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China’s Shipping Industry Readies for Surge in Demand as Shanghai Restarts its Export Machine

Shanghai (03/06 – 21.49) China’s shipping industry is bracing for an uptick in demand and freight costs as manufacturing activity in Shanghai roars back to life following the end of a two-month lockdown.

The Port of Shanghai is the world’s busiest in terms of container throughput and a major gateway for goods produced in nearby manufacturing hubs.

Although it was operational during the citywide lockdown, capacity was largely restrained because of the reduced availability of goods.

Since April, most exports have been shipped from the nearby Port of Ningbo, but Shanghai Port has seen volume return in recent weeks, local shipping agents said.

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“Lots of export cargo is again going through Shanghai now. Shanghai and Ningbo are 50/50,” said Xu, a shipping agent based in Jiangsu province who gave only his surname.

The spot rate for 40-foot containers on the Asia-US west coast route continues to decrease, falling by 6 per cent to US$10,762 this week due to low levels of exports.

The rate is at the lowest level since July last year and has fallen by more than 30 per cent since the start of the lockdown, though it is still 33 per cent higher than at the same time last year, according to Freightos Baltic Index.

Xu expects a small rise in container shipping costs following Shanghai’s reopening, as exporters rush to send goods. But there would be no big fluctuations in prices because the traditional peak season for shipping – from late August to Lunar New Year eve – has yet to arrive, he added.

“There were not too many shipments being stranded [during the lockdowns], as Shanghai Port remained operational while Ningbo Port undertook the major export task, and the railway and inland ports also shared the burden,” he said.

Ningbo Port completed 3.97 million twenty-foot equivalent units (TEUs) of container throughput in May, increasing 14.5 per cent year on year, the port said.

The May container throughput volume for Shanghai Port was 3.4096 million TEU, a year-on-year decrease of 10 per cent. Average daily throughput in May was 7 per cent higher than April, according to data from the Ministry of Transport, showing a slight improvement.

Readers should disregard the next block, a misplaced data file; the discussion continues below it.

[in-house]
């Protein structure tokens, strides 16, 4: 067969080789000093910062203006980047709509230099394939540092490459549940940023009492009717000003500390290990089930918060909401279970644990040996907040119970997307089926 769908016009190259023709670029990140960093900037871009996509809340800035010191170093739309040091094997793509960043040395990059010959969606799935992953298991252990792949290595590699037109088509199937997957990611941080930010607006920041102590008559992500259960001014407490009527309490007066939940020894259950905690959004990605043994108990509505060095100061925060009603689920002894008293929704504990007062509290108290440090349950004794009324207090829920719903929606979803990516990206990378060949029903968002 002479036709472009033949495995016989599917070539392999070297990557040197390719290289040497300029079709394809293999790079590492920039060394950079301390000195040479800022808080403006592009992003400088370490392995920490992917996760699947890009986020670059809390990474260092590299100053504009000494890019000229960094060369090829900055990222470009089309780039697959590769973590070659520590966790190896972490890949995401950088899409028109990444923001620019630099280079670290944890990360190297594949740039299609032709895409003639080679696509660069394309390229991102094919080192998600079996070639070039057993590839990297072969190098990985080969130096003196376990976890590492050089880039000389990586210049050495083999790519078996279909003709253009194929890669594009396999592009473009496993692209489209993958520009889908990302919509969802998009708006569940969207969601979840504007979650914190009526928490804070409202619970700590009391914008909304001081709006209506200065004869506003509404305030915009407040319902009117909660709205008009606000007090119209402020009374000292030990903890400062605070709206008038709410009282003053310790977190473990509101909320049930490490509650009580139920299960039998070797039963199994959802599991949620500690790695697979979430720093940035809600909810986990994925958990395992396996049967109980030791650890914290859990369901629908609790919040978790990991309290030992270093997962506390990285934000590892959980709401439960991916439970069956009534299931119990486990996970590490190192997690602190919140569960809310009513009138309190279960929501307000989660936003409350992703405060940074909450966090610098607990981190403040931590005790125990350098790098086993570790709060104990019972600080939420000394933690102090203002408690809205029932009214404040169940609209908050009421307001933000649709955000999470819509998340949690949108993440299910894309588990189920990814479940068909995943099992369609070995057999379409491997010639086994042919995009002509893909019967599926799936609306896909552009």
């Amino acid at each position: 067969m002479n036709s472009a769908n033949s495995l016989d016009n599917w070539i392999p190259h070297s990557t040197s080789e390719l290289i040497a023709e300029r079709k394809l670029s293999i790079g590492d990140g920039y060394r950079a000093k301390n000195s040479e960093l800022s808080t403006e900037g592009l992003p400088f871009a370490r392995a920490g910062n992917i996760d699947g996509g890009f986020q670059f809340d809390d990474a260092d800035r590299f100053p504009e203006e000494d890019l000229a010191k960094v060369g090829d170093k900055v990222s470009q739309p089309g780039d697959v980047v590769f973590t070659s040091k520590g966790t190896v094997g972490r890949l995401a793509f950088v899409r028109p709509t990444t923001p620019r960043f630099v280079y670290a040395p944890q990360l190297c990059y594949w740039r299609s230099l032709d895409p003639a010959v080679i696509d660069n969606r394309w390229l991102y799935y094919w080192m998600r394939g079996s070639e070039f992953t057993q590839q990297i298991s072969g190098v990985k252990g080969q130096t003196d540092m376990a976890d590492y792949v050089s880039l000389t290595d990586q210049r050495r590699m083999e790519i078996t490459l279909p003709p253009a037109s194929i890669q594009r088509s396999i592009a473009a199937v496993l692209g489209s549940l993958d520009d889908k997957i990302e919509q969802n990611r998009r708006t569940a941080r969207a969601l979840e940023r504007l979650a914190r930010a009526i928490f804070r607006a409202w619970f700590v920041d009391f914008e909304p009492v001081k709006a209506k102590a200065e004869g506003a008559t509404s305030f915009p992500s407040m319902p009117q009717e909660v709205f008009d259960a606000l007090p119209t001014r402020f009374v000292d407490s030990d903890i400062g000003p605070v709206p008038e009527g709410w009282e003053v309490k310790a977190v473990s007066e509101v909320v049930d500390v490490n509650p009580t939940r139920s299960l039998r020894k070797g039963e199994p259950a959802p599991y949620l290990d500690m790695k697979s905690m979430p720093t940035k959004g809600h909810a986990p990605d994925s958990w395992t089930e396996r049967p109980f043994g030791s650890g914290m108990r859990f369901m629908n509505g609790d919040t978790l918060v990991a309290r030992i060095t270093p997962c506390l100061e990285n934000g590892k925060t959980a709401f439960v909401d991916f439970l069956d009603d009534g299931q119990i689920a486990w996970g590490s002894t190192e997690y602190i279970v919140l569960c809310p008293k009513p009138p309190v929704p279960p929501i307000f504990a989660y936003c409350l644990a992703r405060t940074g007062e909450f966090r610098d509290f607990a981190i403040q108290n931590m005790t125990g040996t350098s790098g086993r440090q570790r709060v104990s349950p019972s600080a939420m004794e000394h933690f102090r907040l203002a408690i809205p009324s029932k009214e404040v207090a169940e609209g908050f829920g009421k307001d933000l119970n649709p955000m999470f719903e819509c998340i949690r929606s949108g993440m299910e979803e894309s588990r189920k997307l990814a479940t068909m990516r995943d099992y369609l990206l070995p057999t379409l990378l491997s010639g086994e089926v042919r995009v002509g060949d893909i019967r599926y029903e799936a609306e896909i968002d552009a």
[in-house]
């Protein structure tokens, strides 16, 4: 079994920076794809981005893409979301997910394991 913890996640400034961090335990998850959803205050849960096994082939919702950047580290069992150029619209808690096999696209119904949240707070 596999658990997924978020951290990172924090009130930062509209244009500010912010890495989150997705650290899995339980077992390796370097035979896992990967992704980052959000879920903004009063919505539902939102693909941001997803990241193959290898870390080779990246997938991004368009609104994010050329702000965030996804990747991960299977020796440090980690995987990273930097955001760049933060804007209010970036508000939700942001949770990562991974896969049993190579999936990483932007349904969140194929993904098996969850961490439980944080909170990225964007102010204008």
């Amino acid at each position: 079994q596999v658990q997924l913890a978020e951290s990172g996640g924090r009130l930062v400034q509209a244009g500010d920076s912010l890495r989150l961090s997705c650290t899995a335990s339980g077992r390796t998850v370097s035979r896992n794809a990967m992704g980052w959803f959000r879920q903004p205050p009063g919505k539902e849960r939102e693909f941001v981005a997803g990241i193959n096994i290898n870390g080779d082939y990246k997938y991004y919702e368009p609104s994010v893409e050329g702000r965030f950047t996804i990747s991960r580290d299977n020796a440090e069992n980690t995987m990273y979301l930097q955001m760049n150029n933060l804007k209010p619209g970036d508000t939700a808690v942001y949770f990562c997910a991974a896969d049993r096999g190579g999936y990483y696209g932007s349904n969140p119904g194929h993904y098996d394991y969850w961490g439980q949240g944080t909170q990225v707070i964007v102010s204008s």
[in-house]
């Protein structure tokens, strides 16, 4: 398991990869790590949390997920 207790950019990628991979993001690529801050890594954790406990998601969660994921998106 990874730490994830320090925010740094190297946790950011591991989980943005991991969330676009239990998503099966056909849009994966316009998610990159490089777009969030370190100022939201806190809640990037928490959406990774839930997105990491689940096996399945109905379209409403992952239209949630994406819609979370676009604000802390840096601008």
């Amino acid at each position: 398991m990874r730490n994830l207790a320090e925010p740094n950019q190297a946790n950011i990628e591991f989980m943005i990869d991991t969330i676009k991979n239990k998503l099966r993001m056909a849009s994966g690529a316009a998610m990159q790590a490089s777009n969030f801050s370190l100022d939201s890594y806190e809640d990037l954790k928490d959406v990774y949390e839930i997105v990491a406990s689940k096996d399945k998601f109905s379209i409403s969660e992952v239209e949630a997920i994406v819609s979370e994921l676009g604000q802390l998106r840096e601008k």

Judah Levine, head of research at Freightos, said Shanghai’s reopening is likely to cause an increase in ocean demand and freight volumes, with carriers reportedly increasing capacity in anticipation.

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“Despite the fall in spot rates, long-term transpacific contract rates have continued to increase, suggesting that demand remains strong among large importers, or at least that they are willing to pay more for the hope of more secure space through longer-term commitments as peak season begins,” Levine said on Wednesday.

Bottlenecks on roads around Shanghai had been one of the biggest obstacles for businesses over the past two months, but a customer advisory from Danish shipping giant Maersk on Wednesday said trucking efficiency to and from the city will be gradually improved now the Covid-19 outbreak is under control.

Congestion at the port of Shanghai is also steadily normalising, though the level remains high for this time of the year, according to data from VesselsValue, a shipping data provider.

The average waiting time for tankers, bulkers and containerships was 34 hours at the end of May, down from a peak of 66 hours at the height of the outbreak in late April, VesselsValue data showed.

Up to 260,000 TEU of export cargo was not shipped from Shanghai in April because of the lockdown, and the delayed shipments will have to be sent as supply chains are reactivated, according to a note from British maritime consulting company Drewry last month.

“Given that the summer peak season is normally busier, anyway, the Shanghai rebound is likely to support a strong peak season and new capacity shortages,” the note said.